One of the most impactful of these actions will be the near elimination of combined sewer overflows to the tidal Anacostia River by 2018.  DC Water is under a federal consent decree to capture roughly 98% of the sewer overflows annually to the river and in so doing will not only reduce bacteria levels in the river but divert street runoff and toxics to the wastewater plant for treatment.  See http://yosemite.epa.gov/opa/admpress.nsf/2004+press+releases/6d9d5b3d28fc4ca6852570d60070fef1?opendocument and http://www.dcwater.com/workzones/projects/longtermcontrolplan.cfm for additional information.  EPA continues to monitor and enforce the consent decree provisions which will have a dramatic effect on the water quality of the tidal river. 

MS4 Storm Water Permit for the District of Columbia

In 2012, EPA renewed the District’s municipal separate storm sewer system (MS4) permit, which requires sustainable storm water management techniques including green roofs, tree planting, and retaining rainfall on-site from redevelopment projects. Improperly managed stormwater runoff from the District damages streams, causes significant erosion, and carries excessive pollutants like nitrogen, phosphorus, sediment, toxic metals, and solvents downstream and into the Chesapeake Bay. See http://www.epa.gov/reg3wapd/npdes/dcpermits.htm for more information about DC’s MS4 permit.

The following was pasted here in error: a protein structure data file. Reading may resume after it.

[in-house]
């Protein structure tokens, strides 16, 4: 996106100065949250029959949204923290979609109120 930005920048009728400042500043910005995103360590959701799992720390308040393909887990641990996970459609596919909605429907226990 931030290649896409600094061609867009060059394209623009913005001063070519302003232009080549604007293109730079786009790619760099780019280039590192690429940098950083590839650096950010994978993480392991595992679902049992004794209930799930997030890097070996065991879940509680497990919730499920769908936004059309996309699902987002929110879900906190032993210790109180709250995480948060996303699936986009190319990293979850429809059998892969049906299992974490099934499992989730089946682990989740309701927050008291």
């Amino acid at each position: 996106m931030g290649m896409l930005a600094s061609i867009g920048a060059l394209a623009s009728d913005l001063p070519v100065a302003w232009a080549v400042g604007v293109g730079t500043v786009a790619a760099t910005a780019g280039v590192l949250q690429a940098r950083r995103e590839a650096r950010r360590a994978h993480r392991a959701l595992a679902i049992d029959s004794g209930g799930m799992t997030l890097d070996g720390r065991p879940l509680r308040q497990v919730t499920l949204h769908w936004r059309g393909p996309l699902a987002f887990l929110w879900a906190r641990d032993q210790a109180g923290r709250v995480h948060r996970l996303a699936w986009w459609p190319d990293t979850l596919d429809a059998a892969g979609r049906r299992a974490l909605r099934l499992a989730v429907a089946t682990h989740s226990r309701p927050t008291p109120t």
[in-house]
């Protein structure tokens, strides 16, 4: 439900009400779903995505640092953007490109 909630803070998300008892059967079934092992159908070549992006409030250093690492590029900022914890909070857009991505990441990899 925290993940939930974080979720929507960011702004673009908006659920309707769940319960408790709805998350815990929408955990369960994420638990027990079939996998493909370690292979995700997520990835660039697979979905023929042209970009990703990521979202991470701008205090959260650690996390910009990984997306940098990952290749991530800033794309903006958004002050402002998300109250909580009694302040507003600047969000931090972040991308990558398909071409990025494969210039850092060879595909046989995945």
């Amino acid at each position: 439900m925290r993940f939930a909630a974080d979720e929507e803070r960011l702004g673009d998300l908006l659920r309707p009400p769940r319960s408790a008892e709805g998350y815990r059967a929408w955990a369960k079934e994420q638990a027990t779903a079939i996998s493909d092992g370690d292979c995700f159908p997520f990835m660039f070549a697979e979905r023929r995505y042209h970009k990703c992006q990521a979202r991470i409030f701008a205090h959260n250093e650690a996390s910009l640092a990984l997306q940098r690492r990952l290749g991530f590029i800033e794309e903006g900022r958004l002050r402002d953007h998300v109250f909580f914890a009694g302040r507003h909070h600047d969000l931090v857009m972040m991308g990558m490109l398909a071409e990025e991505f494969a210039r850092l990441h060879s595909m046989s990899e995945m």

WSSC Case and Settlement 

EPA is actively enforcing and overseeing a federal consent decree signed in 2005 to reduce pollution from the Washington Sanitary Sewer Commission (WSSC).  Reducing overflows from the sanitary sewer system will keep a range of pollutants from entering the watershed including bacteria, pathogens and other harmful pollutants that seriously degrade water quality, harm aquatic life and threaten public health. Additional information can be found at: http://www.epa.gov/compliance/resources/cases/civil/cwa/wssc072605.html

 

 

 


Anacostia Watershed Partners

Lead Applicant

Anacostia Watershed Society

DC Department of Transportation

Prince George’s County, MD

Partners

  • University of MD
  • City of College Park, MD
  • USACOE
  • Nat’l Capital Parks & Planning Commission
  • MD State Highways
  • Montgomery City (MD) DEP
  • DCDOT
  • Earth Conservation Corps
  • Washington Parks and People
  • Casey Trees Endowment
  • Shaw Eco-Village
  • Howard University
  • Low Impact Development Center
  • DC Dept of Env.
  • DC WASA
  • Anacostia Waterfront Corp.
  • DC Office of Planning
  • *USEPA
  • *US Fed. Hwy Admin
  • MD State Highways
  • Prince George's Dept. of Public Works
  • Nat'l Capital Parks & Planning Commission
  • Prince George's Dept. of Env. Res.

* Previously funded projects

 

EPA Region 3 Contact Information

Jon M. Capacasa
(capacasa.jon@epa.gov)
Director, Water Protection Division 215-814-2300
Dominique Lueckenhoff
(lueckenhoff.dominique@epa.gov)
Deputy Director, Water Protection Division 215-814-5810
Catherine King
(king.catherine@epa.gov)
Anacostia Watershed Program Manager 215-814-2657